fredag 30. januar 2015

Where on Google Earth #471

Veidos gave us a very nice glacial deposit in WoGE #470, which while rather small had more than sufficient clues to alow me to find it in a very short time. Since I found it so quickly, I decided to wait a week before posting the answer so that others could have a go at it. But unfortunately it seems I am the only one who can recognise moraine shapes on sight?

For WoGE #471 I decided to stick with the subject.

There are glaciers here, but I think that the geology of this area is well enough documented that a correct answer should include a little bit more than just the glaciers.

No Schott rule on this one, unless you know where it is and decide to wait on your own initiative. ;)

As always, post a comment with latitude and longitude and write something about the (geologic/geographic/hydrographic) feature in the picture. If you win, you get to host the next one.

Previous WoGEs are collected by Felix on his blog and a KML file.

3 kommentarer:

  1. Puncak Jaya or the Grasberg mine (to the left)
    04°04′44″S 137°9′30″E
    Puncak Jaya is the highest mountain in Indonesia (4,884 metres) and is the highest point on the central range, which was created in the late Miocene Melanesian orogeny, caused by oblique collision between the Australian and Pacific plates and is made of middle Miocene limestones.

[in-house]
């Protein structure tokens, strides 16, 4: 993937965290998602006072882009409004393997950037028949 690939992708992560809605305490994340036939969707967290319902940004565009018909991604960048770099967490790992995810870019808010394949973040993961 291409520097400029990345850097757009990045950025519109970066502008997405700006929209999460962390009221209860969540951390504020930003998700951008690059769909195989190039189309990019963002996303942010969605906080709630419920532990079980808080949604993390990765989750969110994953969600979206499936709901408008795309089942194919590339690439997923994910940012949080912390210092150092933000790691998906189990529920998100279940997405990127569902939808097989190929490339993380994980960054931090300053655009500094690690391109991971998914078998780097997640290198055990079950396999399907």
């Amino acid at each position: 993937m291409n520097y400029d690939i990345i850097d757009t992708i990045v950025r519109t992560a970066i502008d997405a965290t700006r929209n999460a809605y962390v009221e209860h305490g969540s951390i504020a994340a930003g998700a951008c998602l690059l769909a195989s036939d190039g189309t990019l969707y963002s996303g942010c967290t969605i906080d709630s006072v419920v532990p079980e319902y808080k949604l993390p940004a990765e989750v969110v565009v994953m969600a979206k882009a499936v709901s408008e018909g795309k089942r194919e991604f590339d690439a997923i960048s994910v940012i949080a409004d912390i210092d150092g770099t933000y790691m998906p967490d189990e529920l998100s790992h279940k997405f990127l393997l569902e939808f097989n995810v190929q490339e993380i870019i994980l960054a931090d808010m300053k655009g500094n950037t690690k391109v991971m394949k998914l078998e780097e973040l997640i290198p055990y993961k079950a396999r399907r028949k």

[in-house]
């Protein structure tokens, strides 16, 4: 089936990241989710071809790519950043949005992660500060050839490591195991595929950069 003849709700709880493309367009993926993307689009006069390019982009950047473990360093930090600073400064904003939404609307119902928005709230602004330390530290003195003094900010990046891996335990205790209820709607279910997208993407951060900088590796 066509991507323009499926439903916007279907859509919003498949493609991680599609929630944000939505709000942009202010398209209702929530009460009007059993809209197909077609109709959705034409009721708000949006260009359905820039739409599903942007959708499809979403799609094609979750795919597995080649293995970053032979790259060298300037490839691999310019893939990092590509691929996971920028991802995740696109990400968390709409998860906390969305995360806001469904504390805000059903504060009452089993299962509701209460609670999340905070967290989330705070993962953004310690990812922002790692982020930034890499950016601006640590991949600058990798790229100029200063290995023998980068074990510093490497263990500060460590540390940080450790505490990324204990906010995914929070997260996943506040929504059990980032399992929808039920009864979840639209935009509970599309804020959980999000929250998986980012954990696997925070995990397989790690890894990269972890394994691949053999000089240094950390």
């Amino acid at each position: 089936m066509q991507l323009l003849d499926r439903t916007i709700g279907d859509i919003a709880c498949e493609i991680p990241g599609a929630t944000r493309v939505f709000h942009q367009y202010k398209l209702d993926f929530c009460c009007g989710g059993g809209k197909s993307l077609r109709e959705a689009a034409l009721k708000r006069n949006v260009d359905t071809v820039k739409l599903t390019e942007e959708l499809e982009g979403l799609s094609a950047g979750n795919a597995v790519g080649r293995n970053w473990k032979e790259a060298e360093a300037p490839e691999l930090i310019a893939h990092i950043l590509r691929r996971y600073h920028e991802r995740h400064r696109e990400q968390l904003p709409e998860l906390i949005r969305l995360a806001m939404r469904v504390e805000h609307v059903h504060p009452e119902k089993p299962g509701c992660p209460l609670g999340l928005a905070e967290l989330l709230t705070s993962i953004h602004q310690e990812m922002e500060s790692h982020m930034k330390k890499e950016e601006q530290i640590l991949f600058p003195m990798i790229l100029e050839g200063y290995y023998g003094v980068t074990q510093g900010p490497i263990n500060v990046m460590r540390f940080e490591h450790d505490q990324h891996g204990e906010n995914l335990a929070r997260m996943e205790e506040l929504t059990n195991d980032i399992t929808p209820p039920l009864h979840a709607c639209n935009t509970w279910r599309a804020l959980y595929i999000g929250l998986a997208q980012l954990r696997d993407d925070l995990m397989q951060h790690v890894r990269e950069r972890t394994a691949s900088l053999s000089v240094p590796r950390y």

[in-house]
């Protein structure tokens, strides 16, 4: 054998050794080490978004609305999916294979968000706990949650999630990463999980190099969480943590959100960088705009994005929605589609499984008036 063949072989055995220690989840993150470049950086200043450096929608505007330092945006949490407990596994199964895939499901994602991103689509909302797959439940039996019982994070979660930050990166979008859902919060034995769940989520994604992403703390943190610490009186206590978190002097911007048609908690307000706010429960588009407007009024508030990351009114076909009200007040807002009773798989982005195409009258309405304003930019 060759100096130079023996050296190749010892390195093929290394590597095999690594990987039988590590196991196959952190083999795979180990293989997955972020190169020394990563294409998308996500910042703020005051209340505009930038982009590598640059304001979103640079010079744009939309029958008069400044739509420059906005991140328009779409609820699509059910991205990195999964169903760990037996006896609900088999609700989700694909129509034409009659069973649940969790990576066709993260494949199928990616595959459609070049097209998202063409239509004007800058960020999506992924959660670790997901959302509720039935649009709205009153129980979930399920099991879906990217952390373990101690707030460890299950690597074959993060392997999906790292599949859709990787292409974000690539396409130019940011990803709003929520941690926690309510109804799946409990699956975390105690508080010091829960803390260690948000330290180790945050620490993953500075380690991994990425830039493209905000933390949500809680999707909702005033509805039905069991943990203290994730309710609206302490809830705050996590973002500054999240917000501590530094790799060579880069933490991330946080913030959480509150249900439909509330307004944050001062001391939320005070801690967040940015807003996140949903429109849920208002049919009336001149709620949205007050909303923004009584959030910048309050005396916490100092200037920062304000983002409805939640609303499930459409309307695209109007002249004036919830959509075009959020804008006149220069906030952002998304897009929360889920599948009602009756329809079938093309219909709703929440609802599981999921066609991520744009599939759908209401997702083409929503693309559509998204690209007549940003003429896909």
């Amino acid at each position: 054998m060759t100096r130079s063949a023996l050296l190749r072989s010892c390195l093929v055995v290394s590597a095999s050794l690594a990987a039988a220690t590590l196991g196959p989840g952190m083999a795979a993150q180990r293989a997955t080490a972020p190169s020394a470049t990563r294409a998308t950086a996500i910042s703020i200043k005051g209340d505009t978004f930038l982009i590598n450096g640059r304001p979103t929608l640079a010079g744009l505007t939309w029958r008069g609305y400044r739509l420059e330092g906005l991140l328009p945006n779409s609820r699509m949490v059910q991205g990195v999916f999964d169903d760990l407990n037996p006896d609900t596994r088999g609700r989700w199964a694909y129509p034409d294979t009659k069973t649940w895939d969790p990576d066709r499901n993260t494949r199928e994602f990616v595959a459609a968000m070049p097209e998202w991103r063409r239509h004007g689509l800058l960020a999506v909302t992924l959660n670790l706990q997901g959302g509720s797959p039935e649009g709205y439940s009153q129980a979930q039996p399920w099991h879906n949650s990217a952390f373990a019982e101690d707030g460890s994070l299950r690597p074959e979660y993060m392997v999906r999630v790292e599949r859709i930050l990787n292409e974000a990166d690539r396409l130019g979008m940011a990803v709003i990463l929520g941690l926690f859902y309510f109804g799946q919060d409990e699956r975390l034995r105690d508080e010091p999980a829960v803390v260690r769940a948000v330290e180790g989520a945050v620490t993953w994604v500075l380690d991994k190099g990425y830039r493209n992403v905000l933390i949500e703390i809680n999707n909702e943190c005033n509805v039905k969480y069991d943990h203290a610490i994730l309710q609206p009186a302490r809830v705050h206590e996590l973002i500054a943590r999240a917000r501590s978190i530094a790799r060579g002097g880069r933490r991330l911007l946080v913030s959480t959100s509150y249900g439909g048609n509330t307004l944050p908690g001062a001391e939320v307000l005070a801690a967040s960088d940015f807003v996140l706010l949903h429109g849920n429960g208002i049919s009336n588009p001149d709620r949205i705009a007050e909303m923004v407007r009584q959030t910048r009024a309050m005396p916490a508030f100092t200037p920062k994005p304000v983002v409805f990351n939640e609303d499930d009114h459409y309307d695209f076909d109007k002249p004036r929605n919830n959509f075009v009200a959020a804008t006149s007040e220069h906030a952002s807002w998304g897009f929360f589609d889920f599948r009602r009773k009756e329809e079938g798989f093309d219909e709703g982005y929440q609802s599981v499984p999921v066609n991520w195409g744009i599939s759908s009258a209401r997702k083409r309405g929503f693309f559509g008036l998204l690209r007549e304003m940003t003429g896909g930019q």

There are several glaciers on its slopes, including the Carstensz Glacier, West Northwall Firn, East Northwall Firn and the recently vanished Meren Glacier in the Meren Valley with significant retreat since the 1850s - they're disappearing at a rate of seven metres thickness per year and should be vanished within this year.

    Knowing a little about Ole's WoGE-interests, the nearby Grasberg mine should be a focus in this WoGE. This gold (the largest in the world) and copper (the third largest) mine was found by Jean Jacques Dozy in 1936 in an expedition that scaled Puncak Jaya.

    These southern highlands with a little left green made me think in something tropical - the (almost) W-E orientation allowed me to eliminate South America and Africa (this time I was right and begin in southern Asia - luck was on my side, this time - finally! :)

    And ... The overburden (700 kt/d) remains in the highlands, up to 480 m deep and covering 8 square kilometres.

  2. Congratulations, Luis!

    And it was a good deduction, too. :)

  3. Thanks!

    Lately my deductions have been through the mud ...

    Anyway, WoGE #471 is here:!